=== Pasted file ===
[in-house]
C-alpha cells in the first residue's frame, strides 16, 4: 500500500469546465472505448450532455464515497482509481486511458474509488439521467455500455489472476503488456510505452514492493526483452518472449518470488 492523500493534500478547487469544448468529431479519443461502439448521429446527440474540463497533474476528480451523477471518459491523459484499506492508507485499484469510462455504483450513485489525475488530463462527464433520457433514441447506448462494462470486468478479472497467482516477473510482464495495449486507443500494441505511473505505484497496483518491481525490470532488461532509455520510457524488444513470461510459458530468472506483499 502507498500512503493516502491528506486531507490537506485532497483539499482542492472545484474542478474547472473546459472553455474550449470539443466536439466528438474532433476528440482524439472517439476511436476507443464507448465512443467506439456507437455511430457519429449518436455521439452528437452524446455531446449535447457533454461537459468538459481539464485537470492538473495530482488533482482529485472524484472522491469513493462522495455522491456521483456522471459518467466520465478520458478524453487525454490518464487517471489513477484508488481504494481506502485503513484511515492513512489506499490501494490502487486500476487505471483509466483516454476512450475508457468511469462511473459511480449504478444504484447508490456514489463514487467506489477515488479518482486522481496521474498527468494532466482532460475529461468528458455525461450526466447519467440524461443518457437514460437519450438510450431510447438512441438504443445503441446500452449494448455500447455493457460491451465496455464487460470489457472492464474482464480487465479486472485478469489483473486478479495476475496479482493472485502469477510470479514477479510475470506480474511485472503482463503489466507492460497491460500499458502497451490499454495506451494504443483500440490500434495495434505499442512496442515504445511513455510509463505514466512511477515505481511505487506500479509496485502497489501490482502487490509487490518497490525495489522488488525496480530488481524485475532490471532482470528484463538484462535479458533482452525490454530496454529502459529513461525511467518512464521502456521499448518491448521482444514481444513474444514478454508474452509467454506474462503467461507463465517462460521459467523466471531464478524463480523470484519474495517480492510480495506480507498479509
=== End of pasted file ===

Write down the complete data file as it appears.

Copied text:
[in-house]
C-alpha cells in the first residue's frame, strides 16, 4: 500500500469546465472505448450532455464515497482509481486511458474509488439521467455500455489472476503488456510505452514492493526483452518472449518470488 492523500493534500478547487469544448468529431479519443461502439448521429446527440474540463497533474476528480451523477471518459491523459484499506492508507485499484469510462455504483450513485489525475488530463462527464433520457433514441447506448462494462470486468478479472497467482516477473510482464495495449486507443500494441505511473505505484497496483518491481525490470532488461532509455520510457524488444513470461510459458530468472506483499 502507498500512503493516502491528506486531507490537506485532497483539499482542492472545484474542478474547472473546459472553455474550449470539443466536439466528438474532433476528440482524439472517439476511436476507443464507448465512443467506439456507437455511430457519429449518436455521439452528437452524446455531446449535447457533454461537459468538459481539464485537470492538473495530482488533482482529485472524484472522491469513493462522495455522491456521483456522471459518467466520465478520458478524453487525454490518464487517471489513477484508488481504494481506502485503513484511515492513512489506499490501494490502487486500476487505471483509466483516454476512450475508457468511469462511473459511480449504478444504484447508490456514489463514487467506489477515488479518482486522481496521474498527468494532466482532460475529461468528458455525461450526466447519467440524461443518457437514460437519450438510450431510447438512441438504443445503441446500452449494448455500447455493457460491451465496455464487460470489457472492464474482464480487465479486472485478469489483473486478479495476475496479482493472485502469477510470479514477479510475470506480474511485472503482463503489466507492460497491460500499458502497451490499454495506451494504443483500440490500434495495434505499442512496442515504445511513455510509463505514466512511477515505481511505487506500479509496485502497489501490482502487490509487490518497490525495489522488488525496480530488481524485475532490471532482470528484463538484462535479458533482452525490454530496454529502459529513461525511467518512464521502456521499448518491448521482444514481444513474444514478454508474452509467454506474462503467461507463465517462460521459467523466471531464478524463480523470484519474495517480492510480495506480507498479509